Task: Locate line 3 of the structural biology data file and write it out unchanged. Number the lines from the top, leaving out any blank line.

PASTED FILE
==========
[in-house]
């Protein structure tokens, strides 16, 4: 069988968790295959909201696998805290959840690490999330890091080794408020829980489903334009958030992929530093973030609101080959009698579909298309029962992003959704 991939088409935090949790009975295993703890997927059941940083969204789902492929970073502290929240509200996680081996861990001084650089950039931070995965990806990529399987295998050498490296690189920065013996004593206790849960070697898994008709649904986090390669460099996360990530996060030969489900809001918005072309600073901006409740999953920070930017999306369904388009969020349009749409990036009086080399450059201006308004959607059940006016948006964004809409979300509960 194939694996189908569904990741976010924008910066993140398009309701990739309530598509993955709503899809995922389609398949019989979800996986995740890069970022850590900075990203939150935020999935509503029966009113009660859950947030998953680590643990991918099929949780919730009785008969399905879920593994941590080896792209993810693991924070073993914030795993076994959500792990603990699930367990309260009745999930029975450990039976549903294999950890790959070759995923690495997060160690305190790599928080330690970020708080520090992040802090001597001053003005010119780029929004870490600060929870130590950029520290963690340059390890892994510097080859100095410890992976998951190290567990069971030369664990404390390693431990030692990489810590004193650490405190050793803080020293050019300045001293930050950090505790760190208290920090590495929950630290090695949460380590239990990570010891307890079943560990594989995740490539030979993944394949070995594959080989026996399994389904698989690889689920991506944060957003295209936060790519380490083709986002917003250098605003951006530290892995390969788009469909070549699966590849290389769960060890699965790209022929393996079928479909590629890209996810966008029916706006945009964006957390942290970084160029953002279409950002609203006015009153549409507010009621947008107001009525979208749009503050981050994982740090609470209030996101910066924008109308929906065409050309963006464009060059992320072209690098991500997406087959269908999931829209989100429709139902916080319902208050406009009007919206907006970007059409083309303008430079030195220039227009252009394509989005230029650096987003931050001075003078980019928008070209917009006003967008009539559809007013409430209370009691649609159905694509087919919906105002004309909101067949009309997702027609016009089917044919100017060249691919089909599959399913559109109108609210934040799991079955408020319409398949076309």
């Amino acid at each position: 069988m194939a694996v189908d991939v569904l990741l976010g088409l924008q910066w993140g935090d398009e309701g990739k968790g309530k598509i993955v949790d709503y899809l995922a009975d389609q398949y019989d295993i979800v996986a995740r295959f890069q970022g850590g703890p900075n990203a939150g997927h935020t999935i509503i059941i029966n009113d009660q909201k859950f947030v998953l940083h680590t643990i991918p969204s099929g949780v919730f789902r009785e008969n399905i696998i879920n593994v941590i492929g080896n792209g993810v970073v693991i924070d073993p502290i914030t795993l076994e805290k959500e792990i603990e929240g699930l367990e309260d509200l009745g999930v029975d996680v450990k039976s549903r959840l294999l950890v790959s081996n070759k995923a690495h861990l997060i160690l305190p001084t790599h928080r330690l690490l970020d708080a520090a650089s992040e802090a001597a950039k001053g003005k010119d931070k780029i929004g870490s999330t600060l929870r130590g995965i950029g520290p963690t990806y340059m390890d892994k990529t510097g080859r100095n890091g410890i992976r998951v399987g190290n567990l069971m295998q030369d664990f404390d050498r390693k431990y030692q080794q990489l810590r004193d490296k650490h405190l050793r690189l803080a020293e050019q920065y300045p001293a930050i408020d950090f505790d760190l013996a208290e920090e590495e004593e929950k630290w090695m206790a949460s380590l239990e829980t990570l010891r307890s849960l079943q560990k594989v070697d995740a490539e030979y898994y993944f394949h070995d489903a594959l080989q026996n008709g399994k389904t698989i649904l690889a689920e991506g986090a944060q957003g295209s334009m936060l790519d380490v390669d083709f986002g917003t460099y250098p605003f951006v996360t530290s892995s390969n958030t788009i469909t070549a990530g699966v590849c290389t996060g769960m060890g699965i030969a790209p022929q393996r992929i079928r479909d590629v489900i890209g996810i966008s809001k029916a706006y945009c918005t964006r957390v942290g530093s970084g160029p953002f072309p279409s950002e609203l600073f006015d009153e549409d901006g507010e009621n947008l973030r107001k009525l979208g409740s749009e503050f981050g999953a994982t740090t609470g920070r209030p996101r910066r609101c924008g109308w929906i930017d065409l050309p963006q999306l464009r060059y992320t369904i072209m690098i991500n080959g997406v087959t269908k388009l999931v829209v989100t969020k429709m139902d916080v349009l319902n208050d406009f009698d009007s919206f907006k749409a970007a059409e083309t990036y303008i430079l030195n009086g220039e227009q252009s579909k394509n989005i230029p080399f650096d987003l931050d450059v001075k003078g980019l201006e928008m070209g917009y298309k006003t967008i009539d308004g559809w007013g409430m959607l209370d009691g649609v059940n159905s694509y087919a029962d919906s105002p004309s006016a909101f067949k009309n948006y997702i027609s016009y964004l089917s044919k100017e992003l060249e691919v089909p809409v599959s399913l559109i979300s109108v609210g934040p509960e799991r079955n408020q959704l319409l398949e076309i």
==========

């Amino acid at each position: 069988m194939a694996v189908d991939v569904l990741l976010g088409l924008q910066w993140g935090d398009e309701g990739k968790g309530k598509i993955v949790d709503y899809l995922a009975d389609q398949y019989d295993i979800v996986a995740r295959f890069q970022g850590g703890p900075n990203a939150g997927h935020t999935i509503i059941i029966n009113d009660q909201k859950f947030v998953l940083h680590t643990i991918p969204s099929g949780v919730f789902r009785e008969n399905i696998i879920n593994v941590i492929g080896n792209g993810v970073v693991i924070d073993p502290i914030t795993l076994e805290k959500e792990i603990e929240g699930l367990e309260d509200l009745g999930v029975d996680v450990k039976s549903r959840l294999l950890v790959s081996n070759k995923a690495h861990l997060i160690l305190p001084t790599h928080r330690l690490l970020d708080a520090a650089s992040e802090a001597a950039k001053g003005k010119d931070k780029i929004g870490s999330t600060l929870r130590g995965i950029g520290p963690t990806y340059m390890d892994k990529t510097g080859r100095n890091g410890i992976r998951v399987g190290n567990l069971m295998q030369d664990f404390d050498r390693k431990y030692q080794q990489l810590r004193d490296k650490h405190l050793r690189l803080a020293e050019q920065y300045p001293a930050i408020d950090f505790d760190l013996a208290e920090e590495e004593e929950k630290w090695m206790a949460s380590l239990e829980t990570l010891r307890s849960l079943q560990k594989v070697d995740a490539e030979y898994y993944f394949h070995d489903a594959l080989q026996n008709g399994k389904t698989i649904l690889a689920e991506g986090a944060q957003g295209s334009m936060l790519d380490v390669d083709f986002g917003t460099y250098p605003f951006v996360t530290s892995s390969n958030t788009i469909t070549a990530g699966v590849c290389t996060g769960m060890g699965i030969a790209p022929q393996r992929i079928r479909d590629v489900i890209g996810i966008s809001k029916a706006y945009c918005t964006r957390v942290g530093s970084g160029p953002f072309p279409s950002e609203l600073f006015d009153e549409d901006g507010e009621n947008l973030r107001k009525l979208g409740s749009e503050f981050g999953a994982t740090t609470g920070r209030p996101r910066r609101c924008g109308w929906i930017d065409l050309p963006q999306l464009r060059y992320t369904i072209m690098i991500n080959g997406v087959t269908k388009l999931v829209v989100t969020k429709m139902d916080v349009l319902n208050d406009f009698d009007s919206f907006k749409a970007a059409e083309t990036y303008i430079l030195n009086g220039e227009q252009s579909k394509n989005i230029p080399f650096d987003l931050d450059v001075k003078g980019l201006e928008m070209g917009y298309k006003t967008i009539d308004g559809w007013g409430m959607l209370d009691g649609v059940n159905s694509y087919a029962d919906s105002p004309s006016a909101f067949k009309n948006y997702i027609s016009y964004l089917s044919k100017e992003l060249e691919v089909p809409v599959s399913l559109i979300s109108v609210g934040p509960e799991r079955n408020q959704l319409l398949e076309i």